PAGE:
Words: Brody Rossiter
CATCH ME IF YOU CAN
“The body is the first fact of human existence for me… my imagery tends to be body orientated, my narratives tend to be body orientated.” David Cronenberg
Cult Canadian auteur, David Cronenberg, forged an illustrious career upon a grotesque yet deeply layered bed of cinematic bodily horror. His startling imagery has ripped, pierced, transformed and exploded the human form in a multitude of memorable manners, and despite the extremeness of such visuals, the director and his visceral trademarks have managed to squirm their way into the psyche of pop-culture, becoming an incendiary collage of repulsion, science-fiction, and social commentary that is now unavoidable when tracing the origins of not just the horror genre, but contemporary filmmaking.
Cronenberg is now seventy-one-years-old, and while much of his content could still be considered shocking or perhaps just deeply impactful by audiences, his preoccupation with utilising the human form as a fleshy canvas has subsided in favour of a much more brooding (A history of violence, Eastern Promises) and indecipherable (Maps to the Stars) penchant for crafting sleek contemporary thrillers that veer toward both physical and psychological disruption.
Cronenberg’s highly successful and controversial government-funded feature film debut, Shivers, dealt in themes of disease, transformation and the subversion of sexuality – a factor which led to the film being infamously labelled “pornographic” by influential Canadian magazine Saturday Night. Cronenberg elected to enlist adult film star, Marilyn Chambers, for his second feature, Rabid, once again placing themes of sexuality at the forefront of his narrative. After Chambers’ Rose awakens in hospital following a motorcycle accident and experimental skin graft treatment, the beautiful young women is transformed into a bloodthirsty patient zero equipped with a lethal needle like protrusion – despite still appearing as her completely normal and attractive self on the surface.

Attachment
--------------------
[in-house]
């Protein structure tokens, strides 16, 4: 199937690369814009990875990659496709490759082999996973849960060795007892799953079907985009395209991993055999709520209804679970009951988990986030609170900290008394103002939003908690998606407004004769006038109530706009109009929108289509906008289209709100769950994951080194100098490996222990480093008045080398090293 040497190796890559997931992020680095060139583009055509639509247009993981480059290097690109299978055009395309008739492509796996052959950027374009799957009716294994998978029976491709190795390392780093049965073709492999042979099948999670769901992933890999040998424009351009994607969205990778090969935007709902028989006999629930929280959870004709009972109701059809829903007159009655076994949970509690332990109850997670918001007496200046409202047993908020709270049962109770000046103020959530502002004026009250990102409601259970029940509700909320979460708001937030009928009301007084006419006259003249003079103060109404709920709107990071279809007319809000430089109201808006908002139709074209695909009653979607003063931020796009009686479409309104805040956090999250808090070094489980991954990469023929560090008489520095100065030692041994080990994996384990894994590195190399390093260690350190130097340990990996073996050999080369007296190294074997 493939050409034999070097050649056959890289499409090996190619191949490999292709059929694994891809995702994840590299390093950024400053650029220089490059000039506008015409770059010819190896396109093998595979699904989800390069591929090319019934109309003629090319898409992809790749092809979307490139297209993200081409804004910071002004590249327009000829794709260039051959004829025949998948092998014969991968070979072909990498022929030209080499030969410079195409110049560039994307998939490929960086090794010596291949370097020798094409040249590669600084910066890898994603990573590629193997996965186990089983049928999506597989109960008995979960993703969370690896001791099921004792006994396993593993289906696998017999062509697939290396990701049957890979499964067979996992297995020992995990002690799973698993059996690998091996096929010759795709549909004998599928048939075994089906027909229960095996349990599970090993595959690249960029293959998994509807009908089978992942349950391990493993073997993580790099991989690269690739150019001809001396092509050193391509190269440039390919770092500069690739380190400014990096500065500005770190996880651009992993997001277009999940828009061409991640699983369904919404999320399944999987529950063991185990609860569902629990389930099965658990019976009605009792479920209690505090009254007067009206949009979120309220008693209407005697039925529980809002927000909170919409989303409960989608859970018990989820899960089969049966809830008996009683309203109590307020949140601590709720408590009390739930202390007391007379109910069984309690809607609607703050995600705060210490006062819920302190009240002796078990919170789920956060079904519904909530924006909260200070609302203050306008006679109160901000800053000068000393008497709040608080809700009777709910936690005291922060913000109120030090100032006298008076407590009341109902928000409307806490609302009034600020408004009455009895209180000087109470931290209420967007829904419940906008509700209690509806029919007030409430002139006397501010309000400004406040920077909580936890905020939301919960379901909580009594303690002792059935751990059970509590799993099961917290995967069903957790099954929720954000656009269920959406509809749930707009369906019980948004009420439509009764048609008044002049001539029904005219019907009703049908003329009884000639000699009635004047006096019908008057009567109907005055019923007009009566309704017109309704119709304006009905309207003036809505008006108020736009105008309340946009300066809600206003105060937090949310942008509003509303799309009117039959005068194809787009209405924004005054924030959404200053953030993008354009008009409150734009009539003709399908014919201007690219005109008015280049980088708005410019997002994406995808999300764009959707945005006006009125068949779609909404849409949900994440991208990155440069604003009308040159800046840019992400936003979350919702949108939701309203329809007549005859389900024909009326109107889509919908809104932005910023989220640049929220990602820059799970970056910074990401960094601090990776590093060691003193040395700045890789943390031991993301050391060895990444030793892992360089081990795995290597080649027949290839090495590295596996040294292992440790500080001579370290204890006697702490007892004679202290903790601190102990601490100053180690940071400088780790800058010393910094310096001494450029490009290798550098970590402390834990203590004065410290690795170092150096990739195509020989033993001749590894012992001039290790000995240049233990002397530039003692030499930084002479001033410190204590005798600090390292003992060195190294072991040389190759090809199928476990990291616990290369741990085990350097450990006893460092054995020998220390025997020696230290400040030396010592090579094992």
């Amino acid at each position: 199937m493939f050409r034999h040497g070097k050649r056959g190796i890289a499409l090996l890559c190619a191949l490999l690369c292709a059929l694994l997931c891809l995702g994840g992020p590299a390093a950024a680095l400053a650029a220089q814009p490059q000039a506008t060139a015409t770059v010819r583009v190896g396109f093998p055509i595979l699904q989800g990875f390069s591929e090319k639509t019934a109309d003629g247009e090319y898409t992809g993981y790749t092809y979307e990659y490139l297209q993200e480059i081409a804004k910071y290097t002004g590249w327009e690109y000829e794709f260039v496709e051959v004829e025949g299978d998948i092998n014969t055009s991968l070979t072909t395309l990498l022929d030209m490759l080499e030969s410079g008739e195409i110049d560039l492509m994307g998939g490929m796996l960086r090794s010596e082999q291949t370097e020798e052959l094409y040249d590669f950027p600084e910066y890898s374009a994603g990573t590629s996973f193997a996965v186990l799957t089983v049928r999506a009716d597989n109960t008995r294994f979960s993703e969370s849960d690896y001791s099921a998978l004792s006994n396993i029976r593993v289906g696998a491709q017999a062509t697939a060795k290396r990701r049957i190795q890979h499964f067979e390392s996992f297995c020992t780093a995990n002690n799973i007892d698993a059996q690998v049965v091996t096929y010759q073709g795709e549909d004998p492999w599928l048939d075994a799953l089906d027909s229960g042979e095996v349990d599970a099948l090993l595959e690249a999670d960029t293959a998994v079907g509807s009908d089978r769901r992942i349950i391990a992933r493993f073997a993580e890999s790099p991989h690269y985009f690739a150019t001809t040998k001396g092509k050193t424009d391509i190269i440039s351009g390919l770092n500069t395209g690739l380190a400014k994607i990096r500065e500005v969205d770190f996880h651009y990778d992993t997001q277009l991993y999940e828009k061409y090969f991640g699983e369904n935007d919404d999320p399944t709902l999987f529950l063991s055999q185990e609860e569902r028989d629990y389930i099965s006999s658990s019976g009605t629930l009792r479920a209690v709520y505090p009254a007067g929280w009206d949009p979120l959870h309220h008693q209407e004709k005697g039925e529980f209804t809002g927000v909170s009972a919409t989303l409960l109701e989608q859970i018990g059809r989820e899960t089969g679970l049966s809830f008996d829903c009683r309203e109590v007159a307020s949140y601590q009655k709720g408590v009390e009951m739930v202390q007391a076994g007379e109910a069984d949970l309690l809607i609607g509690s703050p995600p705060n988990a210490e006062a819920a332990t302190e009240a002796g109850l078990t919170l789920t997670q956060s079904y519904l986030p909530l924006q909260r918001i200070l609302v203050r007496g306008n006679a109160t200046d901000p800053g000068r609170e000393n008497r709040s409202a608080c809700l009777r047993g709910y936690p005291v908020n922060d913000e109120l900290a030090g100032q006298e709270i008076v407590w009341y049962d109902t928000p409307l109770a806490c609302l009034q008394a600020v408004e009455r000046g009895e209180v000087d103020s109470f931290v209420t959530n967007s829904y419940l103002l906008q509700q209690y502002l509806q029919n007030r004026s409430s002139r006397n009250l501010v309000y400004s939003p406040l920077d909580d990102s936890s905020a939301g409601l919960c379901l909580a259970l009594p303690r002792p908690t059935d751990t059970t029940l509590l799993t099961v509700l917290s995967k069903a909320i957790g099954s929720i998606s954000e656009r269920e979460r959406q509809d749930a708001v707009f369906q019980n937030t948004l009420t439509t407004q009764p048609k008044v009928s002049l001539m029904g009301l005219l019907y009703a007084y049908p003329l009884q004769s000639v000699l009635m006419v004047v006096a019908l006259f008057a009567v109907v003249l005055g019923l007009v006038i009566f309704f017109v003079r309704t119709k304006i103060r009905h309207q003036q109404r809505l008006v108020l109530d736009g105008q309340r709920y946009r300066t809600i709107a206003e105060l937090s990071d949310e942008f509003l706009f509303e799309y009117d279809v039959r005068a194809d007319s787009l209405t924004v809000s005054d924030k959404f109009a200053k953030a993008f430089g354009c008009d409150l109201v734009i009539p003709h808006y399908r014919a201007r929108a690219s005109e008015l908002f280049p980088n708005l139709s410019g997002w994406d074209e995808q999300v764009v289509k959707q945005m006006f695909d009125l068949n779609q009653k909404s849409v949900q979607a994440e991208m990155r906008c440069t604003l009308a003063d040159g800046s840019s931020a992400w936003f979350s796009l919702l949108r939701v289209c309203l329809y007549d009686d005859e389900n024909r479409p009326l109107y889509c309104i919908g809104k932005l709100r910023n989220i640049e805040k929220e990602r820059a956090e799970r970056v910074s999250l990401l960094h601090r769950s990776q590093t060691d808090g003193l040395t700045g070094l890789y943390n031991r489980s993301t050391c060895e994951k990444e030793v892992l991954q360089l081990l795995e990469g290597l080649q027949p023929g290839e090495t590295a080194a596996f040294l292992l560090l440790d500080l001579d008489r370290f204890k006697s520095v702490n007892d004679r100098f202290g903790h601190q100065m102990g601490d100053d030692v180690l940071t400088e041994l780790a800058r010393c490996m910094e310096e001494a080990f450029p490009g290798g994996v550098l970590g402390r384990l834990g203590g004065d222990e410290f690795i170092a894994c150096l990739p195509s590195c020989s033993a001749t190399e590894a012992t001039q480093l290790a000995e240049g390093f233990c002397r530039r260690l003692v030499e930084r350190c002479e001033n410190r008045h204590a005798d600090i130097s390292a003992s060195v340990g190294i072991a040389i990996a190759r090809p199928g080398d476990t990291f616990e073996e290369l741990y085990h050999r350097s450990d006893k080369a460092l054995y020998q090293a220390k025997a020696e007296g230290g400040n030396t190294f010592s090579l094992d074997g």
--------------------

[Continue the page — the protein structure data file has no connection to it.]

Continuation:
In spite of being such an early film in Cronenberg’s career, Rabid, often proves his ability to juggle numerous carefully plotted aspects of storytelling as he relocates his bodily terrors from the confines of Shivers’ high-rise apartment block to the sprawling outskirts and bustling centre of Montreal via numerous carriers. His isolated depictions of the outbreak and its gory symptoms, alongside the expansive shots of Canadian highways, creates a constantly evolving picture of the rabies like virus as it spreads and swells becoming more dangerous and widespread by the hour.
Though his signature shocking visual effects are present, Arrow’s fine restoration highlights Cronenberg’s stylistic flair and refinement beyond the more visceral moments of bodily material. Shot selection and framing manage to create some subdued and strikingly bleak moments that act as a stark juxtaposition to the rough and ready bloodthirstiness of the picture. A prime example of this being the depiction of Rose as she wanders through a lonely downtown Montreal, hunting for her next victim amongst the twinkling glow of moonlight and porno theatre awnings. This same contrast can also be applied to the film’s haunting score which effortlessly switches between drowsy lullabies to shrill, striking compositions packed with tension and alarm.
Beginning as an isolated study of physical abnormality before mutating into a horror film infused with dystopian imagery and venereal paranoia, Rabid is deep and arresting example of early Cronenberg that clearly highlights his ability to balance both style and substance while presenting the contagious notions of his own mind. This Arrow Blu-ray re-release carries many extra rewards such as contextual featurettes, interviews, and commentary options that only enrich this already infectious experience, creating something truly difficult resist.